Solar Energy is one of the booming fields in the renewable energy sector. Due to effects of climate changes, Green energy summits across the globe have shown enthusiasm about solar energy policies. Land owners and industrial giants are willing to invest in the solar energy sector with an eye on profitable returns on investment and positive image created by reducing carbon footprint.
General belief is that more sun light gives more generation irrespective of weather condition, which is apparently true, but fact is that we cannot ignore the importance of environmental factors such as, temperature and wind speed that significantly influence solar energy generation. Generating solar power may seem facile but, when you start analysing each aspect of a solar plant one could find it quite riveting.
Generally, we expect good generation from solar panels during summer, because the insolation received over the panels will be higher. Analysis, shows it is not too beneficial; Plants sometimes struggle to meet expected generation numbers. Here temperature comes into the picture. While expecting higher generation with higher insolation we often ignore the fact of higher module temperatures which lead to lower than expected Solar energy generation.
Most commonly used PV module technology is Polycrystalline, and this material has a negative temperature coefficient. This means, with increase in temperature, generation efficiency of the module (which is typically 15-16%) will decrease. Typically, this temperature coefficient is around -0.4%/° C, this indicates with each degree rise from 25°C (which is the cell temperature at STC) the efficiency of module will reduce by 0.4%. Physics behind this phenomenon is that, with increase in temperature open circuit voltage decreases and reverse saturation current increases. Open circuit voltage(Voc) is the measure of amount of recombination in a Silicon cell or in other words it corresponds to the amount of forward bias, as Voc depends on saturation current and light generated current of solar cell. For a Si solar cell, saturation current becomes double with 10°C rise in temperature and brings down the open circuit voltage. The equation between these parameters is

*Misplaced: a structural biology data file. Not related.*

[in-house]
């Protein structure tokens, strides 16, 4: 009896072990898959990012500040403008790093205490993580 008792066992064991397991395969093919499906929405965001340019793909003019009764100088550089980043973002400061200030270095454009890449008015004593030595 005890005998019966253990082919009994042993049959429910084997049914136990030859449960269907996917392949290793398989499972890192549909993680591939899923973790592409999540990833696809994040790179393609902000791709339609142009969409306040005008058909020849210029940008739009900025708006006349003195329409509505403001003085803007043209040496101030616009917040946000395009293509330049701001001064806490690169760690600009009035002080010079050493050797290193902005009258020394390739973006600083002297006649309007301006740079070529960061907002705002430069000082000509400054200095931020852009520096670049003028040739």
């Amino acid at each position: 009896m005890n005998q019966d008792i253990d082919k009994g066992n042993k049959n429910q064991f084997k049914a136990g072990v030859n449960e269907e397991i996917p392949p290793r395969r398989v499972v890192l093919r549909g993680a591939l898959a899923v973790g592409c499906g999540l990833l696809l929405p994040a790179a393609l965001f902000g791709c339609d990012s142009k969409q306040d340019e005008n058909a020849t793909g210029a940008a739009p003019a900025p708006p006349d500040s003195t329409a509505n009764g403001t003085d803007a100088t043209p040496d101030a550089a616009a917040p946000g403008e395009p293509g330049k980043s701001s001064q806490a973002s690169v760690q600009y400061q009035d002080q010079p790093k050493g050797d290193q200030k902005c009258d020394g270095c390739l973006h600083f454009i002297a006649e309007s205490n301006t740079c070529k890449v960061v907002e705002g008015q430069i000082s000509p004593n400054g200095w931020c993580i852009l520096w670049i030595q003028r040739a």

According to climatic conditions in India, Polycrystalline modules are preferred in most of the regions. Hence, as per the working principle of polycrystalline modules one cannot expect higher generation numbers during high temperature days. Hence, temperature correction is important while evaluating generated units. Generally solar power plant performance is measured by a parameter called “Performance Ratio” (PR). This is the ratio of total generation for a time-period to maximum generation possible for the available DC load with available insolation during the same period.
One needs to apply temperature correction factor while calculating Performance Ratio of a plant. A theoretical approach to correct PR value is as follows:
PR % = (Energy AC) / (Energy DC STC X Insolation) % —— (1)
Temperature Corrected PR% = Normal PR (equation1) / (1 + µ(TCELL–25°C)) % ——(2)
µ is the Temperature coefficient provided by module manufacture
There is another method which NREL has suggested to calculate PR more accurately, but it requires average cell temperature for a whole year to calculate PR. The NREL suggested method is given below:
PR % = Normal PR (equation 1) / (1–µ (TCELL Avg–TCELL[i]))
TCELL Avg = Average module cell temperature
TCELL[i] = Temperature of Cell/Module at the time instant
Here we are giving one-month PR and corrected PR value for a 60MW plant (calculated by eqn 1 and 2), and the average difference is about 4% between Normal PR and Temperature corrected PR. This difference may vary month to month depending on weather condition.
From the above data we can infer that it is very much required to evaluate Solar Power plant performance according to the weather condition. In this study we have only considered the main aspect of weather i.e. Temperature, but other weather parameters like wind speed, wind direction, humidity have their own influence on the solar panel performance. Hence, if major influencers among these weather parameters are taken care off while evaluating generation units then it will give a more a realistic and accurate PR value.
— By Madhushree Sinha